American Lung Association Assistant Vice President Peter Iwanowicz agreed, saying a connection between premature death and soot “makes it sit within the OMB accounting framework better than some other rules.”

“I think EPA had more leverage to do what it wanted here, post-election,” said O’Donnell, who supports the rule. “Does this mean EPA will get its way on everything from now on? I doubt it. I think [it] will depend on the timing, and the issue.”

Bill Becker, head of the National Association of Clean Air Agencies, which represents state regulators, said Friday’s decision was “predictable,” particularly given the fact that the agency’s science advisers had suggested the tighter standards — not necessarily indicative of a greener direction for the White House.

“The public deserves the right to know whether the air they breathe is safe,” Becker said, cheering the rule. But Becker also said the new standards make it “critical that EPA proceed expeditiously to issue important federal measures, including controls on power plants, industrial boilers and fuels, that will assist these communities meet their health-based standards.”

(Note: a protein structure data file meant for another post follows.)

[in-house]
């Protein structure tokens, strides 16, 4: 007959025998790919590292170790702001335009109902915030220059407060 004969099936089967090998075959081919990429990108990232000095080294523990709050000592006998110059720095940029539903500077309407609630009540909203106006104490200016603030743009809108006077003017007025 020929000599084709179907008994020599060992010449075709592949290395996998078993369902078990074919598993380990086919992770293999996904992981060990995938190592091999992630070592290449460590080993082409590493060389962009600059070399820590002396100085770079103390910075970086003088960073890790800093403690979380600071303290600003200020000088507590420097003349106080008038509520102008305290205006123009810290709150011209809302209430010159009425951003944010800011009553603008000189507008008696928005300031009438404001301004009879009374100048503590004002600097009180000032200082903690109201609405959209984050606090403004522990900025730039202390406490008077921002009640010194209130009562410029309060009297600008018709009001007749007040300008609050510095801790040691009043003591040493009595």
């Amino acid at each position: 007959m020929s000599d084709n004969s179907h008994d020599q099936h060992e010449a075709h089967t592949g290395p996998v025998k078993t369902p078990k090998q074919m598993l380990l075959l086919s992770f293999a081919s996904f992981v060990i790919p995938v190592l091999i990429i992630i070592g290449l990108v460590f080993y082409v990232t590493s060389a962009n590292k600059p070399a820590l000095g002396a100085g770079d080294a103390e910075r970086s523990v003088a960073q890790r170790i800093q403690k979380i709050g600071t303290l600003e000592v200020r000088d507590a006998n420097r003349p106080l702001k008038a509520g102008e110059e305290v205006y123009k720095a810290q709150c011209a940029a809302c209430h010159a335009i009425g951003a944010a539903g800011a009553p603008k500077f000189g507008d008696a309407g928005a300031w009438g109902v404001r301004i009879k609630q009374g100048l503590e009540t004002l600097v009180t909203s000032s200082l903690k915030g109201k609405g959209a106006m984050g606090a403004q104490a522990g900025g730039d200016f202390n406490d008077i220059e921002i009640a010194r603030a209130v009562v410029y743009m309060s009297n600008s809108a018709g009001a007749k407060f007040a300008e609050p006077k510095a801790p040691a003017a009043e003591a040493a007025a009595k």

It’s hard to know how Friday’s outcome will affect future decisions, such as greenhouse gas regulations for power plants. “But those are sort of next up on everybody’s list. … That will be a true litmus test,” Iwanowicz said.

Former Obama climate and energy adviser Carol Browner, who led EPA in the Clinton administration, said as much in her statement praising Friday’s decision.

“The Obama administration should be commended for this work and encouraged to continue to fight for cleaner air with protections against carbon pollution from power plants,” she said.

No Comments »

No comments yet.

Leave a Reply

Name not required for anonymous comments. Email is optional and will not be published.